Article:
Also, see also this note from a currently incarcerated cannabis prisoner: "An inmate must sign up for a 'sick call' Monday, Tuesday, Thursday, or Friday (you cant get sick on any of the other days). This usually consists of waiting in a line of twenty to fifty people at 6 a.m, just to be told more often than not to 'go purchase ibuprofen from commissary.' There are not many procedures that can be implemented in a prison setting to ensure the safety and health of the population in regard to the spread of a virus like COVID-19. Social distancing is nearly impossible, outside of locking us into our cells for 24 hours a day, which they are considering as I write this. The federal Bureau of Prisons is very reactive versus proactive, and they will probably wait until someone is infected with the virus, then react in a very authoritarian and harsh way. This will include many human rights violations and inhumane treatment. The flip side of that coin is if they don't lock us down, because of the impossibility of social distancing, the virus will spread like wildfire in this environment. The risk to the elderly and health-compromised prisoners is enormous. For example, last night I went to eat dinner in the chow hall with my cellblock, which is four units of 120-plus prisoners. I waited in a crowded line before being handed our 'main course,' then I walked to a 'hot bar,' where we self-serve the side dishes. Last night was spinach. When I grabbed the handle of the ladle, it was wet and the next 200 people must've grabbed it after me. Then we immediately sit down to eat in a close cafeteria setting. One can see the problems this presents, and it's just one of the many challenges in battling the virus and social distancing in prison."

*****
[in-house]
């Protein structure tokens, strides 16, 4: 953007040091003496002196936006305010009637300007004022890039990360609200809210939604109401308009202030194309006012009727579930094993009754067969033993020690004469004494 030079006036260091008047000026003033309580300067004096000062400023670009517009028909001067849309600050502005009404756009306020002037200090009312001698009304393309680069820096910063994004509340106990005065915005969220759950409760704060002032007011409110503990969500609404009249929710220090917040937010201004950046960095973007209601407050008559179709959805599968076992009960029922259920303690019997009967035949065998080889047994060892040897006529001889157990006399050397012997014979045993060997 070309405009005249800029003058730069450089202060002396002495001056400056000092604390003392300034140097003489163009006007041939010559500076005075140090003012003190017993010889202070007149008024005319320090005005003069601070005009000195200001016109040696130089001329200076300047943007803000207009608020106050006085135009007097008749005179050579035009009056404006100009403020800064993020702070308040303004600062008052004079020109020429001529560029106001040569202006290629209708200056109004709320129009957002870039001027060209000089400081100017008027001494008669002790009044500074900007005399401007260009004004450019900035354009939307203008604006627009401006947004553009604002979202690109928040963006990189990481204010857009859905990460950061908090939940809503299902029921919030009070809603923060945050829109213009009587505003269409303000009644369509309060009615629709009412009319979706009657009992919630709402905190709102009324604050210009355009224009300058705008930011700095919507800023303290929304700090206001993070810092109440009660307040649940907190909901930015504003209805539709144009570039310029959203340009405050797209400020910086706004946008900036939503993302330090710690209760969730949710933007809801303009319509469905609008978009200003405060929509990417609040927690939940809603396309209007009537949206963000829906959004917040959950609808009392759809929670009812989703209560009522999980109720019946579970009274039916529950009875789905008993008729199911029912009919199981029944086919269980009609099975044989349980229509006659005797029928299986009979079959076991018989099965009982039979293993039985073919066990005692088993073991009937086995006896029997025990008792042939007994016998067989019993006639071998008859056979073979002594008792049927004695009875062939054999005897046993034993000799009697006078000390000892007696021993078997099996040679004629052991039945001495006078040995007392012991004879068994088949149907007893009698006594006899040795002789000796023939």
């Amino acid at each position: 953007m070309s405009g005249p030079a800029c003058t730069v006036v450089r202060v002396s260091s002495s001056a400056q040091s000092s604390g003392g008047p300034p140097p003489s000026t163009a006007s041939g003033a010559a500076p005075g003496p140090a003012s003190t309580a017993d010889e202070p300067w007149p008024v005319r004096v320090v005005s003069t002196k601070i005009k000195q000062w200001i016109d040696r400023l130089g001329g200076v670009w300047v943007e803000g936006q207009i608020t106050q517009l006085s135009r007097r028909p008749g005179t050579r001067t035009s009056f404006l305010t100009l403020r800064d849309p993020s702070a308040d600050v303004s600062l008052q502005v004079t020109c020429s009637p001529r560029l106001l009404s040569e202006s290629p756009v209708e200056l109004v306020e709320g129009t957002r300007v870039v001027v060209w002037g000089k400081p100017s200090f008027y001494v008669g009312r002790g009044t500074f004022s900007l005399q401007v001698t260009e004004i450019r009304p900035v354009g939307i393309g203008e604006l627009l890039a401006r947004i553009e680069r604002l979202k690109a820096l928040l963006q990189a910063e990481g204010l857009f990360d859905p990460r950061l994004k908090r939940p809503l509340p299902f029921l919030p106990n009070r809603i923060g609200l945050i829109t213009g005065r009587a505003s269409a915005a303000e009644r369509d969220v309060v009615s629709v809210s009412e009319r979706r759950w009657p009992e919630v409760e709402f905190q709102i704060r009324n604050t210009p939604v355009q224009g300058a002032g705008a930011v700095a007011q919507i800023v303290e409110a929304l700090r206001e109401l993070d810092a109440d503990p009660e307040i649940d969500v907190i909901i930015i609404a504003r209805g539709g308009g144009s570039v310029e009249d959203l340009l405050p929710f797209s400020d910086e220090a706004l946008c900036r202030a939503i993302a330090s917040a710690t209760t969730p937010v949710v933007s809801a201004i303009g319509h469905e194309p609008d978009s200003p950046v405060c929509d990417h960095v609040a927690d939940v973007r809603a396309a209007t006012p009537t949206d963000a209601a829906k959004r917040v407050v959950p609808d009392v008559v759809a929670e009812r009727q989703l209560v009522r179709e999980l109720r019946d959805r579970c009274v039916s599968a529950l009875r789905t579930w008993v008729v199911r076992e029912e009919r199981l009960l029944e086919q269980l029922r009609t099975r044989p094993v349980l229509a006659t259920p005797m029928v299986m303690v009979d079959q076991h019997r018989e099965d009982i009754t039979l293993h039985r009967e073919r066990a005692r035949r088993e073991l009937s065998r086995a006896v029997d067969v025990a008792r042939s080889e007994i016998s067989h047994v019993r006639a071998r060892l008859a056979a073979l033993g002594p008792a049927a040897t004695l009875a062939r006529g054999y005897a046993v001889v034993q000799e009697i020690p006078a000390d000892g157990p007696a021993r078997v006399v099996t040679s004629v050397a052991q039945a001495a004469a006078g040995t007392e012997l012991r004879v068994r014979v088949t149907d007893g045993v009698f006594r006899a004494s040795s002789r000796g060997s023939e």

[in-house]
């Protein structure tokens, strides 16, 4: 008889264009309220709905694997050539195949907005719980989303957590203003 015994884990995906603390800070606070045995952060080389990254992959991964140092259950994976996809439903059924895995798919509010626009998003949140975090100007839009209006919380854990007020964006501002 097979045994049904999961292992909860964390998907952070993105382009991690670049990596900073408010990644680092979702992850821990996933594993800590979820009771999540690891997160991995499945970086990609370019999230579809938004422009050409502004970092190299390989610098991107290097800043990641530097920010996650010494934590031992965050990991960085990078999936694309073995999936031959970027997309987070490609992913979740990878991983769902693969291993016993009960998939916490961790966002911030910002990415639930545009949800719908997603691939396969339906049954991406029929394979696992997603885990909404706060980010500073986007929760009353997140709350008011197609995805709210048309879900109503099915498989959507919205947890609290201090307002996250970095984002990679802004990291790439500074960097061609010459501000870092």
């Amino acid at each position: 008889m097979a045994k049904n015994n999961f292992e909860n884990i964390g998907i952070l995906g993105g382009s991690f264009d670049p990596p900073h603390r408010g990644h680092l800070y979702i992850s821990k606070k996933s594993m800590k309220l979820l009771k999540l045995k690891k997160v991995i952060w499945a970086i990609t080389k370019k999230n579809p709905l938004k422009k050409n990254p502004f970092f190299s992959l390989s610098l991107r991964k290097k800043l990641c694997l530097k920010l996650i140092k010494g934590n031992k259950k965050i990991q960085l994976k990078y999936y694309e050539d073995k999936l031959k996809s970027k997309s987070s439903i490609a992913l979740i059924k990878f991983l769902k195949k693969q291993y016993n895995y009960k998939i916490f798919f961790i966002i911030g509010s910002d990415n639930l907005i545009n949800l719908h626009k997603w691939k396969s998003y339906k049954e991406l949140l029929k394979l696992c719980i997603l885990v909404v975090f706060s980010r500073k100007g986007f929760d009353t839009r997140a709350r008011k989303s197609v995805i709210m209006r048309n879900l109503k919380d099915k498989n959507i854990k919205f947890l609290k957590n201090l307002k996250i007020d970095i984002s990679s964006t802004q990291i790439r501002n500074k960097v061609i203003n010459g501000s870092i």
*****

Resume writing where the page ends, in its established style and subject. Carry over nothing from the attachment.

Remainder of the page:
On top of worrying about contracting the virus, what other new challenges are prisons and prisoners facing as correctional facilities try to limit the spread of COVID-19?
Many people don't know that if you're incarcerated, in most states you must pay a copay to access medical care. Some correctional facilities have waived medical copays during the pandemic, but many have not. That means that while the general public has free access to testing, one of our most vulnerable populations does not. And, of course, nearly every facility has suspended or completely eliminated visitation.
To make up for this, some facilities have extended monthly allotted minutes for phone or video calls. Most facilities, however, are still charging for phone calls and smart visitations. You can imagine how difficult it is for our constituents to not be able to communicate with their families during this pandemic if they can't afford the steep cost of those phone calls. One other thing on ancillary effects on correctional facilities: the loss of independent oversight.
Are you having any promising conversations with government and prison officials in states where cannabis is legal? What about Colorado?
We had already been working on a state-level clemency campaign in several states, including Colorado. Colorado is one of the states where the governor's office and the Department of Corrections seem aligned in wanting to reduce prison populations — not just for cannabis prisoners, but for those eligible for things like compassionate care release as well. As the ACLU of Colorado and the Office of the State Public Defender's Office has urged Governor Polis, the time is now to implement these clemency measures to avoid a disastrous situation in Colorado's correctional facilities.